• For the Frameworks one should run inside a platform chroot environment:
    $ frameworks.order

You can create your own custom .order and .conf files if you wish and run them through

It is important to keep your buildsystem up to date with the latest changes, so it is recommended to regularly update it by entering the buildsystem folder and git pull.

$ cd buildsystem
$ git pull

==Official Packagers′ Zone==
The following guidance would introduce you on how to package officially.

The guidance is written for two main reasons:

  • Pacman is designed to use detached PGP signature for package verification, thus we must sign our package during packaging.
  • We use SSH key authentication on remote servers.
  • Out git server supports SSH access only


As Link|How_to_become_a_packager|granted by our team, you would have write access to our Git repo and package repo, as well as community-supported remote server for packaging.

The steps include system preparation for signing and standard package manipulation procedure.

===System Preparation===
====SSH Agent====

For generation of ssh key pair, please refer to [| Archwiki’s introduction]

The buildsystem is designed to use your running ssh-agent and use the keys stored in it. However if it can’t find a running agent it will start one for you.

We still recommend that you have an ssh-agent running before entering the chroot. See [ here] for more info on ssh-agents.

====GPG Key And Agent====

For generation of package only key pair, please refer to [ Archwiki’s article about GnuPG] for details.

The buildsystem is designed to use your running gpg-agent and query that agent for passphrases.

gpg-agent can be set to automatically start when the socket is used.

 $ systemctl --user start gpg-agent.socket

Tip| You can make it permanent by enabling the systemd units:
  $ systemctl --user enable gpg-agent.socket

Since GnuPG 2.1 the sockets are created under $XDG_RUNTIME_DIR/gnupg/ aka. /run/user/$UID/gnupg by default.

Note|If you set <code>GNUPGHOME</code> the sockets will be located there. You can always find out where your sockets are, by running:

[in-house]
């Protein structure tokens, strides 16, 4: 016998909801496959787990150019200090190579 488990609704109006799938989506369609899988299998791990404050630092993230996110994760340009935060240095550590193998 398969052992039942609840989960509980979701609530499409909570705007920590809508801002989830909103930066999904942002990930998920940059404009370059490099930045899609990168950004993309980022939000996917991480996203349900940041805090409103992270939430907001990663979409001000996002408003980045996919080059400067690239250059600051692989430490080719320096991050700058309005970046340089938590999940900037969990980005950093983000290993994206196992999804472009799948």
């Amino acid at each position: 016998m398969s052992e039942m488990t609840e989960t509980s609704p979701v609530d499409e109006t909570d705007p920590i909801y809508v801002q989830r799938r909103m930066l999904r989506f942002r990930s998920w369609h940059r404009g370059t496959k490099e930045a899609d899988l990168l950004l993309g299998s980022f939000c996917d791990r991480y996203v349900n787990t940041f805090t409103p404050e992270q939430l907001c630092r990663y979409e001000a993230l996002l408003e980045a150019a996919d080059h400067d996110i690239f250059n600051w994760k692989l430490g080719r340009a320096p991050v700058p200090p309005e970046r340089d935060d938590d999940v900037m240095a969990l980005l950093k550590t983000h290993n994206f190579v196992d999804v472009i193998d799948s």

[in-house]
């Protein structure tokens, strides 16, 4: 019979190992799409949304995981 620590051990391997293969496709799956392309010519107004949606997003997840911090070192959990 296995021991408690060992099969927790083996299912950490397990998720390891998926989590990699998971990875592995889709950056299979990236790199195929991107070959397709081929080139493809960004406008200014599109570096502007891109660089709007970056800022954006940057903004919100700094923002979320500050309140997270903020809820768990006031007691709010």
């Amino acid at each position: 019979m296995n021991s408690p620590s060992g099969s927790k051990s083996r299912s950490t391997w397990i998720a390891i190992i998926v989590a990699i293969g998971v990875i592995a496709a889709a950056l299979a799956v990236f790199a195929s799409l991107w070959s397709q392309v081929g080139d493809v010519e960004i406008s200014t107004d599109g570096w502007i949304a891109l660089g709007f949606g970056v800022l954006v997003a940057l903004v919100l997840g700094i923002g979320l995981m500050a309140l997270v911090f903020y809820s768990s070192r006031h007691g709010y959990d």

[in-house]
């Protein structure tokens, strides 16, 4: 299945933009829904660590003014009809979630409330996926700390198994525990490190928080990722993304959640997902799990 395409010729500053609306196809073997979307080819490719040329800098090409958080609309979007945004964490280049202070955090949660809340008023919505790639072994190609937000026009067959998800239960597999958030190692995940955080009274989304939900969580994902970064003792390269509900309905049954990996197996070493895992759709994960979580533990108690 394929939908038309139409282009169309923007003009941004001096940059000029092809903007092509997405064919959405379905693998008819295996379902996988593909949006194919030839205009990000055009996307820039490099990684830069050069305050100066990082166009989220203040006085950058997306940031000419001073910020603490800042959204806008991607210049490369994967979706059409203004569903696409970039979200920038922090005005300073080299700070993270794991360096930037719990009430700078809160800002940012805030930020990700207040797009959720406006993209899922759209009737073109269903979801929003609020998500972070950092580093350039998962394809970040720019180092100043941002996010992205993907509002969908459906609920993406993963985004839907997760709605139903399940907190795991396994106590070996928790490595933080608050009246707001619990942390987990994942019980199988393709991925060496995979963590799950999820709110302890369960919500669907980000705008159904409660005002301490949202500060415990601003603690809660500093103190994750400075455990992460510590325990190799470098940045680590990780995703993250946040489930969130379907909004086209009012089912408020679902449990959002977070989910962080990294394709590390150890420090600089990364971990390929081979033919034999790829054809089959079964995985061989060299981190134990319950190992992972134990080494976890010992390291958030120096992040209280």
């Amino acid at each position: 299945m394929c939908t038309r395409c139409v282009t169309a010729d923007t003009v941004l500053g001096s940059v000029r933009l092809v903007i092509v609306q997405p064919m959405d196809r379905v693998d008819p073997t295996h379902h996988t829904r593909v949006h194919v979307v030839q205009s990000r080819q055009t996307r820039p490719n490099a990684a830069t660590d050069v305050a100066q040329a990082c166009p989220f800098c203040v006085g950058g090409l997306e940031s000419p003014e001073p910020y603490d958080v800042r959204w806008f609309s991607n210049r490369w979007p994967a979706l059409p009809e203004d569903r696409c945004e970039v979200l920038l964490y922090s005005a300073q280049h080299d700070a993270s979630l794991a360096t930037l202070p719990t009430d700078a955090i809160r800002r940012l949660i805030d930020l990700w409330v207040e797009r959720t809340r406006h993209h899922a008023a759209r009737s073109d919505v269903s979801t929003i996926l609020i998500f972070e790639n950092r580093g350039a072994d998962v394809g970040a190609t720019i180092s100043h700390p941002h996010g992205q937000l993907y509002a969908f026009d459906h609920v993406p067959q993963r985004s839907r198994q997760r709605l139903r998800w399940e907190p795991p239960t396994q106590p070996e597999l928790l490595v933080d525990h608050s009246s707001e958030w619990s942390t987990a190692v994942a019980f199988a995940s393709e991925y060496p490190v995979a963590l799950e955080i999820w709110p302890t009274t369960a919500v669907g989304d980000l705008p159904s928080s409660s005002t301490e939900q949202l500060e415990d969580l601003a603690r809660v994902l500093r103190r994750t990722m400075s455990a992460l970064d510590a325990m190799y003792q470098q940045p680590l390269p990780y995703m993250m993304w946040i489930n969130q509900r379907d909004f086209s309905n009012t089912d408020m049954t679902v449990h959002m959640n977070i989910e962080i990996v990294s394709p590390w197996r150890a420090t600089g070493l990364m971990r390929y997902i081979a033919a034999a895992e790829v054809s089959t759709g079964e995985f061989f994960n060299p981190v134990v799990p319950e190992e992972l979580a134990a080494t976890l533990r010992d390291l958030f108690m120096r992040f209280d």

gpgconf --list-dirs

If you need the agent to start right now:

gpg-connect-agent /bye

=====Working With Graphical UI=====

To get a working graphical signing mechanism, you need to configure GPG to use a graphical pin-entry program instead of the default curses-based program. Edit the following file so that pinentry-program points to a GUI pin-entry program such as /usr/bin/pinentry-qt:
File|name=~/.gnupg/gpg-agent.conf|content=pinentry-program /usr/bin/pinentry-qt

Note| This is the default value for Chakra
Tip| you can use gpg-agent acting as ssh-agent for graphical passphrase management. For further reading on this topic, please refer to [| Archwiki's article].

===Configuration For Local Build System===

Maintaining a package locally is much easier than doing so on remote server.

The network involved: host→container→remote.

The steps are:

  • On host system: [[#Activation| start]] gpg-agent socket listener.
  • In chroot: [[#Retrieve your public gpg-key |import]] your public key


You can check the status with:
$ systemctl --user status gpg-agent.socket
Both should be green Active: active (listening) or Active: active (running)

During, there should have an indication:
:: found main socket on local system